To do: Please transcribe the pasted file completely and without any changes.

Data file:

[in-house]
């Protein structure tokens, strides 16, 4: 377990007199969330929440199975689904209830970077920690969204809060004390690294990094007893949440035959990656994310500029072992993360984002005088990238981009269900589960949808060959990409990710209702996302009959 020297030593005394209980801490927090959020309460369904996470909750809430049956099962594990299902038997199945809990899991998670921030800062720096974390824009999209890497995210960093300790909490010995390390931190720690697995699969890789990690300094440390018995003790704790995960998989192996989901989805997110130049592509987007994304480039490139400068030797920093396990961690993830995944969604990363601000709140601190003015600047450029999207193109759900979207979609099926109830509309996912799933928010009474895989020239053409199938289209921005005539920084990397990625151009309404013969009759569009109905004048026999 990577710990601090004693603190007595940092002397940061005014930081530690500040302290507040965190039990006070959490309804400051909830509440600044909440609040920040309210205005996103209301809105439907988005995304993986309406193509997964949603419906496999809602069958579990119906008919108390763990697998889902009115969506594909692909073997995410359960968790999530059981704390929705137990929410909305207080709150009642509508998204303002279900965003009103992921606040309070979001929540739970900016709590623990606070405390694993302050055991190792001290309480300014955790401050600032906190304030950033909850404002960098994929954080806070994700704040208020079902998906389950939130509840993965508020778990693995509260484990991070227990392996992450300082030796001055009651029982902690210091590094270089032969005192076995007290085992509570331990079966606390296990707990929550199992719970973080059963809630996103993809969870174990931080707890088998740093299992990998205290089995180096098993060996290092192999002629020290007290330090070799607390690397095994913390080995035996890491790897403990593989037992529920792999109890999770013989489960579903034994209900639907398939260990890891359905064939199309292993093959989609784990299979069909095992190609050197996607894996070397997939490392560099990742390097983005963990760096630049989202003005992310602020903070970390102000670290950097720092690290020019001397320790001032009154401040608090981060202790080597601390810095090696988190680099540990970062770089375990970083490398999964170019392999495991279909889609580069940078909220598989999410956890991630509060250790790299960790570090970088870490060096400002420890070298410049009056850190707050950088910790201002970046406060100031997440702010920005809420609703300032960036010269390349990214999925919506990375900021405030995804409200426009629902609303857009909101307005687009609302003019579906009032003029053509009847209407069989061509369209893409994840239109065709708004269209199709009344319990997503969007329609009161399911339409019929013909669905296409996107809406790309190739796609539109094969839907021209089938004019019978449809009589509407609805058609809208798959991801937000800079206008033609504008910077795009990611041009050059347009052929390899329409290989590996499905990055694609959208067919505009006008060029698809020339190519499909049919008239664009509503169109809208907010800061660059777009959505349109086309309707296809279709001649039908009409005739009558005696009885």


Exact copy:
[in-house]
């Protein structure tokens, strides 16, 4: 377990007199969330929440199975689904209830970077920690969204809060004390690294990094007893949440035959990656994310500029072992993360984002005088990238981009269900589960949808060959990409990710209702996302009959 020297030593005394209980801490927090959020309460369904996470909750809430049956099962594990299902038997199945809990899991998670921030800062720096974390824009999209890497995210960093300790909490010995390390931190720690697995699969890789990690300094440390018995003790704790995960998989192996989901989805997110130049592509987007994304480039490139400068030797920093396990961690993830995944969604990363601000709140601190003015600047450029999207193109759900979207979609099926109830509309996912799933928010009474895989020239053409199938289209921005005539920084990397990625151009309404013969009759569009109905004048026999 990577710990601090004693603190007595940092002397940061005014930081530690500040302290507040965190039990006070959490309804400051909830509440600044909440609040920040309210205005996103209301809105439907988005995304993986309406193509997964949603419906496999809602069958579990119906008919108390763990697998889902009115969506594909692909073997995410359960968790999530059981704390929705137990929410909305207080709150009642509508998204303002279900965003009103992921606040309070979001929540739970900016709590623990606070405390694993302050055991190792001290309480300014955790401050600032906190304030950033909850404002960098994929954080806070994700704040208020079902998906389950939130509840993965508020778990693995509260484990991070227990392996992450300082030796001055009651029982902690210091590094270089032969005192076995007290085992509570331990079966606390296990707990929550199992719970973080059963809630996103993809969870174990931080707890088998740093299992990998205290089995180096098993060996290092192999002629020290007290330090070799607390690397095994913390080995035996890491790897403990593989037992529920792999109890999770013989489960579903034994209900639907398939260990890891359905064939199309292993093959989609784990299979069909095992190609050197996607894996070397997939490392560099990742390097983005963990760096630049989202003005992310602020903070970390102000670290950097720092690290020019001397320790001032009154401040608090981060202790080597601390810095090696988190680099540990970062770089375990970083490398999964170019392999495991279909889609580069940078909220598989999410956890991630509060250790790299960790570090970088870490060096400002420890070298410049009056850190707050950088910790201002970046406060100031997440702010920005809420609703300032960036010269390349990214999925919506990375900021405030995804409200426009629902609303857009909101307005687009609302003019579906009032003029053509009847209407069989061509369209893409994840239109065709708004269209199709009344319990997503969007329609009161399911339409019929013909669905296409996107809406790309190739796609539109094969839907021209089938004019019978449809009589509407609805058609809208798959991801937000800079206008033609504008910077795009990611041009050059347009052929390899329409290989590996499905990055694609959208067919505009006008060029698809020339190519499909049919008239664009509503169109809208907010800061660059777009959505349109086309309707296809279709001649039908009409005739009558005696009885």